I have to say that I was a bit surprised when I first read Sindri’s personal story in the new issue of Elska. In it he described how he was teased at school for being ugly. I just can’t imagine why, no matter how skinny or nerdy he used to be, that Sindri was every ugly. And even more incredulous is it that kids feel the need to be so cruel. But it’s so so common.
I’d like to say that I was a righteous child who, as a product of a Catholic upbringing, faithfully heeded that golden “do onto others” rule. But I don’t think any of us can claim such innocence.
When I was ten years old there was this sweet kid in my class called Neil Pipenhagen, a skinny lad with curly blond hair who loved playing Nintendo. I met Neil when I was seven and going to a Chicago public school. At the time I lived with my unmarried mother in a flat. Neil was also the child of a single mum and living in a flat. Two years later my mother got married and we moved into a house and into a private school. At the same time Neil transferred to my new school, but he still lived in an apartment. Now I’m sure that this all sounds long-winded but it’s an important American cultural note… You see, not living in a house made Neil poor in the other kids’ eyes, and poor is not cool.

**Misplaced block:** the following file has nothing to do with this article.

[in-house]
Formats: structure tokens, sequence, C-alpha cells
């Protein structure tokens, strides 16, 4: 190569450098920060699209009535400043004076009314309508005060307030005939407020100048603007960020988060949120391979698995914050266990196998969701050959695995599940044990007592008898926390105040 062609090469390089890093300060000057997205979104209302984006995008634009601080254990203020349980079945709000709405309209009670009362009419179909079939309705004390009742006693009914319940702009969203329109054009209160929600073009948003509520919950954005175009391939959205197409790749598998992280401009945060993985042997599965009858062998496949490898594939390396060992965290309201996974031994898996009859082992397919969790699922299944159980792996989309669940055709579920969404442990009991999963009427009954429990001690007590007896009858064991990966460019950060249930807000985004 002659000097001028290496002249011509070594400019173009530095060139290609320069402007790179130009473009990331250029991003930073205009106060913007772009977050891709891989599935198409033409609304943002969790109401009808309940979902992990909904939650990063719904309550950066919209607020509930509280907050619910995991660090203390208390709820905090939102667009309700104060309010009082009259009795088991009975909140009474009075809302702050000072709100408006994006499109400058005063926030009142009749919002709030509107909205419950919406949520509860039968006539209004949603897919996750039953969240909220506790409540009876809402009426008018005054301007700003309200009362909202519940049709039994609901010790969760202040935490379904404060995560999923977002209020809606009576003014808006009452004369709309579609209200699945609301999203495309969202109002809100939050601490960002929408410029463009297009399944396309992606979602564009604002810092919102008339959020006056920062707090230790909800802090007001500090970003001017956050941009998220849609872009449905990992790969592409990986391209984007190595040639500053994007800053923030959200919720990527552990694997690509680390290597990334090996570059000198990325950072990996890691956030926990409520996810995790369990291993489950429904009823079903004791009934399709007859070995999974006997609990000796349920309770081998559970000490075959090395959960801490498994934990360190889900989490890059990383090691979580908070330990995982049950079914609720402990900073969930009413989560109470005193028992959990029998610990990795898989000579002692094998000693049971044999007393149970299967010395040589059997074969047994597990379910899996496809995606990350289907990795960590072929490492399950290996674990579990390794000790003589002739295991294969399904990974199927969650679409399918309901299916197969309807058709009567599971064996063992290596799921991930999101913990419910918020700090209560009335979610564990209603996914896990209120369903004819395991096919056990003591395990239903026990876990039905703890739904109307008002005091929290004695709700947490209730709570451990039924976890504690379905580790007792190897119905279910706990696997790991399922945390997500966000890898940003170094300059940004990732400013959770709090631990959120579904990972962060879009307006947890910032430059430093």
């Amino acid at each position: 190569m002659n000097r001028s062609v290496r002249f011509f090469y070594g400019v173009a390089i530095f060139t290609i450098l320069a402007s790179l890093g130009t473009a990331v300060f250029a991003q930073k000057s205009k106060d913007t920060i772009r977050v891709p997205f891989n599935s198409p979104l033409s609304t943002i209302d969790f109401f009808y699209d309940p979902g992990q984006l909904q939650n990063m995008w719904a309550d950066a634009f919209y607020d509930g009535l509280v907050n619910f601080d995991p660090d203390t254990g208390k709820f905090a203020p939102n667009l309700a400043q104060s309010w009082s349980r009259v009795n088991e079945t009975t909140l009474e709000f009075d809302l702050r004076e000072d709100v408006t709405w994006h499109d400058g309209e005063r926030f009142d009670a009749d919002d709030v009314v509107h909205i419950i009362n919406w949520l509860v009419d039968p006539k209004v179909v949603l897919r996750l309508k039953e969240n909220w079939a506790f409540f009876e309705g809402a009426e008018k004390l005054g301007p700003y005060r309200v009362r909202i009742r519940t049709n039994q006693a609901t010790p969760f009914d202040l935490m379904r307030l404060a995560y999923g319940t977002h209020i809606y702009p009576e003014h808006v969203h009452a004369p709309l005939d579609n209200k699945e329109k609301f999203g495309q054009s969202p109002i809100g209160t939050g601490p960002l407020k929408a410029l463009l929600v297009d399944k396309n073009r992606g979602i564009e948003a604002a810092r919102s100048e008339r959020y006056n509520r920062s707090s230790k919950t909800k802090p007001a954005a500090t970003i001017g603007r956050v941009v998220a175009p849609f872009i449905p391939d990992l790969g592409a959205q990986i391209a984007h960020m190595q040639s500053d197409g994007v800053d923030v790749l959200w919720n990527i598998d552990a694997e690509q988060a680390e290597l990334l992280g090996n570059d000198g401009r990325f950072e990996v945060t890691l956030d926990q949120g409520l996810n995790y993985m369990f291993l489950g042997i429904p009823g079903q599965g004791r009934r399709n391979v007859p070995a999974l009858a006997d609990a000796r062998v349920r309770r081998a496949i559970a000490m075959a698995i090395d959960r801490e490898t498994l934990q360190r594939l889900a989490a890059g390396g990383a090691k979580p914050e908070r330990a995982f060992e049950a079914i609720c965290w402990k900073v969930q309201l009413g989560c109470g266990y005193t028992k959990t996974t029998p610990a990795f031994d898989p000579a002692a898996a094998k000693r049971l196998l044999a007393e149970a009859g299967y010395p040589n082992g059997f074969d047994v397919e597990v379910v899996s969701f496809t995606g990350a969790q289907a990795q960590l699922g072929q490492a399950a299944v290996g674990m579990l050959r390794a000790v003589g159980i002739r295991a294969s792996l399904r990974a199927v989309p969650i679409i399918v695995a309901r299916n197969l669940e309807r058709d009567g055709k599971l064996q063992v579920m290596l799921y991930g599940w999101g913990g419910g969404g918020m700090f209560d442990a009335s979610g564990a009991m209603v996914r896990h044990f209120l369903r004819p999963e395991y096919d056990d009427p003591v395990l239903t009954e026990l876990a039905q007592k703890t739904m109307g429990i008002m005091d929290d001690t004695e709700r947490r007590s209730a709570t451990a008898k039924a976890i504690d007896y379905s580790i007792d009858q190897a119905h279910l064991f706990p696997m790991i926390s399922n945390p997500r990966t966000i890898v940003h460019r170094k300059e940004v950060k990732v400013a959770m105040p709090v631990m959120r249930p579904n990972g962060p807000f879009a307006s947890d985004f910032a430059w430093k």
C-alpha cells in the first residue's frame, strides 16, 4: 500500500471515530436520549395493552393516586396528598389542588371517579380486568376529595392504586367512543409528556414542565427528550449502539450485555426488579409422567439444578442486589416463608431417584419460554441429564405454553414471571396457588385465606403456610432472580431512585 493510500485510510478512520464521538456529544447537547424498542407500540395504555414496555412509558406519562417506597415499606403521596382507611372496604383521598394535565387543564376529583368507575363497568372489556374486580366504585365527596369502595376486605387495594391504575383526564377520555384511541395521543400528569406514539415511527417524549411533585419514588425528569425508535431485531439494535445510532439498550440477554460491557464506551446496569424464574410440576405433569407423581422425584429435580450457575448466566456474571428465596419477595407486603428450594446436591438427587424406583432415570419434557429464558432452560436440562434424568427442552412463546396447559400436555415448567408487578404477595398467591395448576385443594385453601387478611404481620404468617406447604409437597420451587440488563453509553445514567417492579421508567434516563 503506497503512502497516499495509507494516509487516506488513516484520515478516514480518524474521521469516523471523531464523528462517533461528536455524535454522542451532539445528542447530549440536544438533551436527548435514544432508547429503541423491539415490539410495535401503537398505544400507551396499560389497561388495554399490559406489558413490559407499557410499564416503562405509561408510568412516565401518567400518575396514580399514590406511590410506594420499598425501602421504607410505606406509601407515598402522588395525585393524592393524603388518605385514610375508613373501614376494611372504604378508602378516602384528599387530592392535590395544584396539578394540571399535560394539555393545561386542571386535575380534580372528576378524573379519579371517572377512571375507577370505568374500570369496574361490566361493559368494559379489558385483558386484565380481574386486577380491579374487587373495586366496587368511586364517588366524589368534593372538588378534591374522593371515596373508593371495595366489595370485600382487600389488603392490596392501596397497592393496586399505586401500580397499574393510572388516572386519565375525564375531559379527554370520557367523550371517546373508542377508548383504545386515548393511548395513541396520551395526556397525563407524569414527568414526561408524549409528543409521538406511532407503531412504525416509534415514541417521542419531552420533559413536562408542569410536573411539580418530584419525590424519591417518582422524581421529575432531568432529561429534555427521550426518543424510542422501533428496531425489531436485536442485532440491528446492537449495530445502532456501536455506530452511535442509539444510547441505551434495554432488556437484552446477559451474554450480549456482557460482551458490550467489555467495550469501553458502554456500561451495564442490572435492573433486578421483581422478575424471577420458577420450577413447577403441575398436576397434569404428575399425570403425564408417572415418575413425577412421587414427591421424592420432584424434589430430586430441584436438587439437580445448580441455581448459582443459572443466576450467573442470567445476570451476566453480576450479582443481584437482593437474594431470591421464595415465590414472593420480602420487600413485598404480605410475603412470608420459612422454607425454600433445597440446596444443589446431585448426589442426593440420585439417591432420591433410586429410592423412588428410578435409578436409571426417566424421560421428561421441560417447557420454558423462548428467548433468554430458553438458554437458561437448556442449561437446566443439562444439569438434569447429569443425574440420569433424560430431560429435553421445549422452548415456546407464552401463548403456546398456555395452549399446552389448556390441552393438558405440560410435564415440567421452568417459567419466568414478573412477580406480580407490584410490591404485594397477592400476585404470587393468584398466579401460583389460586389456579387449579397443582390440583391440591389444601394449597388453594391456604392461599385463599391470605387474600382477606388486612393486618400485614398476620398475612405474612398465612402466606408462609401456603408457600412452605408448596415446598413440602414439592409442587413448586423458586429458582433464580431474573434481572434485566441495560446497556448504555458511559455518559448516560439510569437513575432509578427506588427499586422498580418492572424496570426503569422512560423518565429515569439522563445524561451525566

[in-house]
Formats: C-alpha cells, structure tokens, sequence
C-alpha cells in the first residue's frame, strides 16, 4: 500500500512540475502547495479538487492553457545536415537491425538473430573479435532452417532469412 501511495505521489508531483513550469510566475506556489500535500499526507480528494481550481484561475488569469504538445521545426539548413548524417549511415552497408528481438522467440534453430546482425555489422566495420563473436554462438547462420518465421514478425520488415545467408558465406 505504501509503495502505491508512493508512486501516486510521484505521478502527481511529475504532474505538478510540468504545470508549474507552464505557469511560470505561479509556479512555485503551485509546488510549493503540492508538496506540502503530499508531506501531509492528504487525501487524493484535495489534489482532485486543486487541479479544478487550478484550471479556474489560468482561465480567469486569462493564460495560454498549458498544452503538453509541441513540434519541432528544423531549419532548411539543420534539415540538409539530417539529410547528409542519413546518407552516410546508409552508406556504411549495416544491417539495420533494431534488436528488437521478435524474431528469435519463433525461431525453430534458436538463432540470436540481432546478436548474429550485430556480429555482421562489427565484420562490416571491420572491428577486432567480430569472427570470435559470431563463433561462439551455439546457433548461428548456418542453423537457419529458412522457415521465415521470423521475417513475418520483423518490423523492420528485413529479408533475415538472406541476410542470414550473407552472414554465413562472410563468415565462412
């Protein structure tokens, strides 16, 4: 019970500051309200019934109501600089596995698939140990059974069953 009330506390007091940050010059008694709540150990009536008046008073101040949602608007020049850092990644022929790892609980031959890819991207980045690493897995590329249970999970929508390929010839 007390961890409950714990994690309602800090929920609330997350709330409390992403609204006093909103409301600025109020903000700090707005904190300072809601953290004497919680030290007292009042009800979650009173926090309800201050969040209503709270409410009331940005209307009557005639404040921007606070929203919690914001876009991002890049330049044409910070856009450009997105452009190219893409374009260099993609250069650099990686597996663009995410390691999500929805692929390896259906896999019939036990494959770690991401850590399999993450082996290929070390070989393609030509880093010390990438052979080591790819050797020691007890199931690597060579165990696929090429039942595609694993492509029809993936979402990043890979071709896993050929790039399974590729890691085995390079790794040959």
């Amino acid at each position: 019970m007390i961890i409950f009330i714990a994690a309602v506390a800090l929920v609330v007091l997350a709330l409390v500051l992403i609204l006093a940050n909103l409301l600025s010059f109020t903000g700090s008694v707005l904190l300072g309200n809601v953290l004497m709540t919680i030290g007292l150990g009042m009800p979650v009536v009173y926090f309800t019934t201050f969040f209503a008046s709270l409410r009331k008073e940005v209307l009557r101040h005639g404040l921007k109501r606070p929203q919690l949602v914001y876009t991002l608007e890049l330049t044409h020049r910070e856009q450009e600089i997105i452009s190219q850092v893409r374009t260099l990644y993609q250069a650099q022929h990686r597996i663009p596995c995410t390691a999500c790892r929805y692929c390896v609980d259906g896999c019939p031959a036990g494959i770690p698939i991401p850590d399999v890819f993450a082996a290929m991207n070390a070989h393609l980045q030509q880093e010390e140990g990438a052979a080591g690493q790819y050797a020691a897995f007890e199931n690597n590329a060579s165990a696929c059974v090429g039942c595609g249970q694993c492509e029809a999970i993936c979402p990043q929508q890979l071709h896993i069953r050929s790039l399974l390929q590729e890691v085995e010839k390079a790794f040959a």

So here’s what I did to Neil… I was going to have a birthday party and when it came time to choose who to invite, Neil was left off the list. He was my friend and I really liked him a lot, but I worried what the other kids would think of me for inviting him. I feared no one would come to my party and I would be an outcast too (I was already teetering on that status).
I remember clearly the day that I passed out the invitations. It was right before lunch period and during lunch all the kids talked about who was and wasn’t coming to my party. Then sometime in the afternoon just before Science class, Neil came to me full of tears asking why he wasn’t invited. I don’t remember what I said to him but I was deeply ashamed. I still am.
To get the new Elska Issue (03) Reykjavík, or to subscribe to a year of Elska, visit www.elskamagazine.com